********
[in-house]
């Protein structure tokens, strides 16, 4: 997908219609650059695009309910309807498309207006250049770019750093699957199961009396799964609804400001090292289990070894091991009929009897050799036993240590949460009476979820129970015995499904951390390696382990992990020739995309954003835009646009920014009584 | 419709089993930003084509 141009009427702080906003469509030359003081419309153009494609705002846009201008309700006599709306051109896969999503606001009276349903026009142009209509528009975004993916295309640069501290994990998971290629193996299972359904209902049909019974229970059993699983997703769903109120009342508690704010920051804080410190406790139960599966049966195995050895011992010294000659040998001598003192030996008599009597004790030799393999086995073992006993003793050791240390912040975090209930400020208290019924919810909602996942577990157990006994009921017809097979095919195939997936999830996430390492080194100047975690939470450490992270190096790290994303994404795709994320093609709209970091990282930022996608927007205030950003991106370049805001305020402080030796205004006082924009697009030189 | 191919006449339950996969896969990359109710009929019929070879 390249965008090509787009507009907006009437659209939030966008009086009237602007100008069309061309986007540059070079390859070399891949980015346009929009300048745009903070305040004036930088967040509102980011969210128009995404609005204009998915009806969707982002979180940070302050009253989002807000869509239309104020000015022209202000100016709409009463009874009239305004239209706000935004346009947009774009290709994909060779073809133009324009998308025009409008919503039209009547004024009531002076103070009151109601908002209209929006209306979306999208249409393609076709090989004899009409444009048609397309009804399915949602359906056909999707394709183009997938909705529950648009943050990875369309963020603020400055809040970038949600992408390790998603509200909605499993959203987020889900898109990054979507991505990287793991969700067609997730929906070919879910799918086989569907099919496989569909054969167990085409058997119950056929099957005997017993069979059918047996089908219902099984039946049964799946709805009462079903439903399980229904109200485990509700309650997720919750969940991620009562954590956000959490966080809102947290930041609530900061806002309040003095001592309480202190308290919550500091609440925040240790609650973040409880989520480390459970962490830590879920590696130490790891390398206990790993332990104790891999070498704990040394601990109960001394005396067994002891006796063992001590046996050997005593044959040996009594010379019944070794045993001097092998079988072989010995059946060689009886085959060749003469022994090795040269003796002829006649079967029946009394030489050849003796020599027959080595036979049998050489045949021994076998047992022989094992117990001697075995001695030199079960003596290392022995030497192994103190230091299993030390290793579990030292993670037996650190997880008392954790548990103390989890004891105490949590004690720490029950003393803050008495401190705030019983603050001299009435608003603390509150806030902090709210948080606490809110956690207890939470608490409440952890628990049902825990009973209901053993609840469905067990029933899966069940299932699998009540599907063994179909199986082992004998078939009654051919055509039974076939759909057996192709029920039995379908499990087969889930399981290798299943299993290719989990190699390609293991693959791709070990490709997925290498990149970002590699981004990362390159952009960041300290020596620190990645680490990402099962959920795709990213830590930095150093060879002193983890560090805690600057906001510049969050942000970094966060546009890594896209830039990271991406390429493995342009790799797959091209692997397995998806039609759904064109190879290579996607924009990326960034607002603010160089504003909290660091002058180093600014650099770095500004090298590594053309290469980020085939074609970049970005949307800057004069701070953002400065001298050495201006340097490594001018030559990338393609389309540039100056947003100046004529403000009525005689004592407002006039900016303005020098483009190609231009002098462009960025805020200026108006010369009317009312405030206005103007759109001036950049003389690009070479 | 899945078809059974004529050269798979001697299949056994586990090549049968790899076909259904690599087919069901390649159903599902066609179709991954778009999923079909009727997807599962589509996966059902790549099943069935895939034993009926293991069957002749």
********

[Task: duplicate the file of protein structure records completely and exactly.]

[in-house]
């Protein structure tokens, strides 16, 4: 997908219609650059695009309910309807498309207006250049770019750093699957199961009396799964609804400001090292289990070894091991009929009897050799036993240590949460009476979820129970015995499904951390390696382990992990020739995309954003835009646009920014009584 | 419709089993930003084509 141009009427702080906003469509030359003081419309153009494609705002846009201008309700006599709306051109896969999503606001009276349903026009142009209509528009975004993916295309640069501290994990998971290629193996299972359904209902049909019974229970059993699983997703769903109120009342508690704010920051804080410190406790139960599966049966195995050895011992010294000659040998001598003192030996008599009597004790030799393999086995073992006993003793050791240390912040975090209930400020208290019924919810909602996942577990157990006994009921017809097979095919195939997936999830996430390492080194100047975690939470450490992270190096790290994303994404795709994320093609709209970091990282930022996608927007205030950003991106370049805001305020402080030796205004006082924009697009030189 | 191919006449339950996969896969990359109710009929019929070879 390249965008090509787009507009907006009437659209939030966008009086009237602007100008069309061309986007540059070079390859070399891949980015346009929009300048745009903070305040004036930088967040509102980011969210128009995404609005204009998915009806969707982002979180940070302050009253989002807000869509239309104020000015022209202000100016709409009463009874009239305004239209706000935004346009947009774009290709994909060779073809133009324009998308025009409008919503039209009547004024009531002076103070009151109601908002209209929006209306979306999208249409393609076709090989004899009409444009048609397309009804399915949602359906056909999707394709183009997938909705529950648009943050990875369309963020603020400055809040970038949600992408390790998603509200909605499993959203987020889900898109990054979507991505990287793991969700067609997730929906070919879910799918086989569907099919496989569909054969167990085409058997119950056929099957005997017993069979059918047996089908219902099984039946049964799946709805009462079903439903399980229904109200485990509700309650997720919750969940991620009562954590956000959490966080809102947290930041609530900061806002309040003095001592309480202190308290919550500091609440925040240790609650973040409880989520480390459970962490830590879920590696130490790891390398206990790993332990104790891999070498704990040394601990109960001394005396067994002891006796063992001590046996050997005593044959040996009594010379019944070794045993001097092998079988072989010995059946060689009886085959060749003469022994090795040269003796002829006649079967029946009394030489050849003796020599027959080595036979049998050489045949021994076998047992022989094992117990001697075995001695030199079960003596290392022995030497192994103190230091299993030390290793579990030292993670037996650190997880008392954790548990103390989890004891105490949590004690720490029950003393803050008495401190705030019983603050001299009435608003603390509150806030902090709210948080606490809110956690207890939470608490409440952890628990049902825990009973209901053993609840469905067990029933899966069940299932699998009540599907063994179909199986082992004998078939009654051919055509039974076939759909057996192709029920039995379908499990087969889930399981290798299943299993290719989990190699390609293991693959791709070990490709997925290498990149970002590699981004990362390159952009960041300290020596620190990645680490990402099962959920795709990213830590930095150093060879002193983890560090805690600057906001510049969050942000970094966060546009890594896209830039990271991406390429493995342009790799797959091209692997397995998806039609759904064109190879290579996607924009990326960034607002603010160089504003909290660091002058180093600014650099770095500004090298590594053309290469980020085939074609970049970005949307800057004069701070953002400065001298050495201006340097490594001018030559990338393609389309540039100056947003100046004529403000009525005689004592407002006039900016303005020098483009190609231009002098462009960025805020200026108006010369009317009312405030206005103007759109001036950049003389690009070479 | 899945078809059974004529050269798979001697299949056994586990090549049968790899076909259904690599087919069901390649159903599902066609179709991954778009999923079909009727997807599962589509996966059902790549099943069935895939034993009926293991069957002749």